The Gran Coupe has a feminine shape, and when it’s all dressed up in as an M model with a carbon-fiber roof and an exaggerated front end, it looks a bit like Kate Upton in bondage gear. By comparison, the Alpina’s restyled fascia, rear diffuser, and double tailpipes add a touch of attitude without taking away from the pretty lines. The nose includes a subtle carbon-fiber front splitter, which will be body-colored in the States. Alpina execs say exterior changes are functional and in service to the top speed or efficient cooling. My car was the very first finished B6 off the production line, and it was painted Alpina blue. (Green is the other Alpina-specific color.) It also had Alpina’s traditional 21-spoke wheels.

The interior on my test model was top-of-the-line BMW, including plush Merino leather. Alpina’s own special hide isn’t offered in the U.S., but we do get a steering wheel coated with the fabulously soft stuff, with blue and green stitching. Interior alterations include Alpina aluminum doorsills and distinctive blue-hued gauges.

The significant changes are all under the skin: reworked engine mapping and altered gear ratios, extra cooling capacity, a retuned exhaust system and a tweaked division of torque on the AWD system. There is no specific torque split, the Alpina guys say, but it consistently skews significantly to the rear, a truth you can feel on the move. The tuning of the ZF eight-speed transmission deserves a special call-out. The car is always in the right gear, and kick-downs are instantaneous yet never jarring. The systems are gorgeously mated: Ask for power and it translates to smooth, right-now, forward movement. The sum of the parts is a grand-touring dynamo that feels more special than any BMW I’ve driven in recent memory. It’s more refined and sensible than the M6, and makes the regular 6 Gran Sport seem downright frumpy.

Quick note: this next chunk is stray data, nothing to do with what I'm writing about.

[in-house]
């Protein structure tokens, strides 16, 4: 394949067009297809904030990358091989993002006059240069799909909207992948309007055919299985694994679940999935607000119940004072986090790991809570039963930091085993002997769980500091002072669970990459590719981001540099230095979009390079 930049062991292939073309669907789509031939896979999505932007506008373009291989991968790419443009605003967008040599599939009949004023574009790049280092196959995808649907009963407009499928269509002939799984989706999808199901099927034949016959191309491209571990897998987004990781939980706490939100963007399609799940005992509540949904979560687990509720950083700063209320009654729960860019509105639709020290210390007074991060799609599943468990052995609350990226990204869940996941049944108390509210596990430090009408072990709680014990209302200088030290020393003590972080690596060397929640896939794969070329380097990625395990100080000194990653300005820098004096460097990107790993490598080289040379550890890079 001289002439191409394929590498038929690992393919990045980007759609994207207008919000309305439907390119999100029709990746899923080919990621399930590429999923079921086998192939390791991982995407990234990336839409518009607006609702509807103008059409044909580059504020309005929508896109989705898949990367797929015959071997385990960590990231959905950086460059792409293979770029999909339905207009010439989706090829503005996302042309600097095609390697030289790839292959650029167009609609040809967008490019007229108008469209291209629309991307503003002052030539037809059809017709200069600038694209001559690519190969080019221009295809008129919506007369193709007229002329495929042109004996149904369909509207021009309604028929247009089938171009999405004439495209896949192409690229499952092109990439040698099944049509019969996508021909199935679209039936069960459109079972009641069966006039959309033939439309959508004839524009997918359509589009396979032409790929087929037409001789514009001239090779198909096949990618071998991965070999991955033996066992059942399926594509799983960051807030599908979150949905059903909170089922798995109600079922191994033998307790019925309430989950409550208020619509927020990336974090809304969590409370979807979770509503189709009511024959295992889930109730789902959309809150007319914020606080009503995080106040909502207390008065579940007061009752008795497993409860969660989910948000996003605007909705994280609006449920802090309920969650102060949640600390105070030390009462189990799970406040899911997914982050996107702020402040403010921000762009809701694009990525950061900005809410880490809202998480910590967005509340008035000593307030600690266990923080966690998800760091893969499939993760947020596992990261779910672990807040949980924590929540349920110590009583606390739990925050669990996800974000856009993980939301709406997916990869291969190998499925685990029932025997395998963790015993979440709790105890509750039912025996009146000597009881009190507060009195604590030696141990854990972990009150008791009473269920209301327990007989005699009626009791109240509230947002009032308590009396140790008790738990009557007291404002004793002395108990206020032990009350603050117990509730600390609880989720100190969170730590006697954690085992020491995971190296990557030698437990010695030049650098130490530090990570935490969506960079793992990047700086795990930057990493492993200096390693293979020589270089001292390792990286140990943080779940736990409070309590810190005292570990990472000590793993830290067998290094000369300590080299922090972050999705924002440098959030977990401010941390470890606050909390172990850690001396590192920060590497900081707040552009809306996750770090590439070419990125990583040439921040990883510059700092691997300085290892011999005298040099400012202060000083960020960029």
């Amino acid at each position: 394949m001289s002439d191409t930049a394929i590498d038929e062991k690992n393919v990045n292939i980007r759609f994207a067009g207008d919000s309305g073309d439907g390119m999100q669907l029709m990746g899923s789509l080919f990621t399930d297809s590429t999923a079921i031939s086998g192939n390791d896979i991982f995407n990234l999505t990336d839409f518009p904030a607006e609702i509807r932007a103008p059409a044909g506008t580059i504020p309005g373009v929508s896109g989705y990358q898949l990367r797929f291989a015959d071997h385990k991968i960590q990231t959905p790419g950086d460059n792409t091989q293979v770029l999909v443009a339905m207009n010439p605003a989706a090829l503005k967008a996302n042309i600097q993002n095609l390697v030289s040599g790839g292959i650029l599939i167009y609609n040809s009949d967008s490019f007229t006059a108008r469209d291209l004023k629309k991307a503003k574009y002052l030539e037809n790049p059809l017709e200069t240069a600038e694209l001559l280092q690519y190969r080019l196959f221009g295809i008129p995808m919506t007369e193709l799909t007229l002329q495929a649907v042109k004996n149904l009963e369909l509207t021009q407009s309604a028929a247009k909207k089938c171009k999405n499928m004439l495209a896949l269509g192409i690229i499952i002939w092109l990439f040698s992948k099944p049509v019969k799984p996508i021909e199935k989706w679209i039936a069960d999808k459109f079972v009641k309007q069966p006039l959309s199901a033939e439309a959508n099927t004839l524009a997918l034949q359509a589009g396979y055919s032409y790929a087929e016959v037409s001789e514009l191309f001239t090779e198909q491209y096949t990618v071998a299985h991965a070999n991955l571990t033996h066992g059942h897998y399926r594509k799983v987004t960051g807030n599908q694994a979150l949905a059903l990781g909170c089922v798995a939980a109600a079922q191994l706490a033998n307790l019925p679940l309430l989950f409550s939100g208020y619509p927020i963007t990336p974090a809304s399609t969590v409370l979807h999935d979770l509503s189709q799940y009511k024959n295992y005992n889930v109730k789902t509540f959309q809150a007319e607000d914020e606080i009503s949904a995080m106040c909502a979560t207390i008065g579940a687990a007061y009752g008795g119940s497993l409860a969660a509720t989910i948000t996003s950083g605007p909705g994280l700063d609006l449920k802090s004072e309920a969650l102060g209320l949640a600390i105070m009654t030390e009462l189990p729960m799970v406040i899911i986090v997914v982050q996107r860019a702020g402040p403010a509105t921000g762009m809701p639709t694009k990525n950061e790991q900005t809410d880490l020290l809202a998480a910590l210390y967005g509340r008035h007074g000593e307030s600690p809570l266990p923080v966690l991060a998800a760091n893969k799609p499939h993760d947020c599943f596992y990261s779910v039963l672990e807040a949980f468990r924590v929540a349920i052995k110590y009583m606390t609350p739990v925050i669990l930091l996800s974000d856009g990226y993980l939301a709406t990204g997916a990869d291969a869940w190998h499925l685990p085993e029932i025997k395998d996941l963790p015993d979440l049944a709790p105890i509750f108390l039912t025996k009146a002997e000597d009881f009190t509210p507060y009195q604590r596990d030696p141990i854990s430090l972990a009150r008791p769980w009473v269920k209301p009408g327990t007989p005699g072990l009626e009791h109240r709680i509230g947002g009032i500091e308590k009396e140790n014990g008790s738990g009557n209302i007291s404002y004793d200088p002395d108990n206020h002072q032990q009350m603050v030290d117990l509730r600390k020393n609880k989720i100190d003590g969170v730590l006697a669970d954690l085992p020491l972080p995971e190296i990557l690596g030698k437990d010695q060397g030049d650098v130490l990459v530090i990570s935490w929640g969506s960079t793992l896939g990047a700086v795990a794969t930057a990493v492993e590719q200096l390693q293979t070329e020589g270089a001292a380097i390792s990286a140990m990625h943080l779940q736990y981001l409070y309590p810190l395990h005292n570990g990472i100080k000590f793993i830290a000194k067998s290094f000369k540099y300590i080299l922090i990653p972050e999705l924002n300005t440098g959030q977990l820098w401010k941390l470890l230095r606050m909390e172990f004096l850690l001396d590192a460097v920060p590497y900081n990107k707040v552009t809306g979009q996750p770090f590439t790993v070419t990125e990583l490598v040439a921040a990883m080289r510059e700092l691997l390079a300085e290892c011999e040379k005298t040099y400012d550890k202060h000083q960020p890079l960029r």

I was headed to Salzburg, which would maximize autobahn miles. However, the quick changes of speed limit can be bewildering: The nav system and a forward camera kept better track of them than I could. The speed limit is then beamed onto the head-up display. Brilliant. Like all 6 Series cars, however, the Alpina is hampered by awful sight lines; the A-pillars are fat and the wide rounded fenders are impossible to see. You’ll live in terror of brushing them against walls in tight parking garages or curbing tires on the street.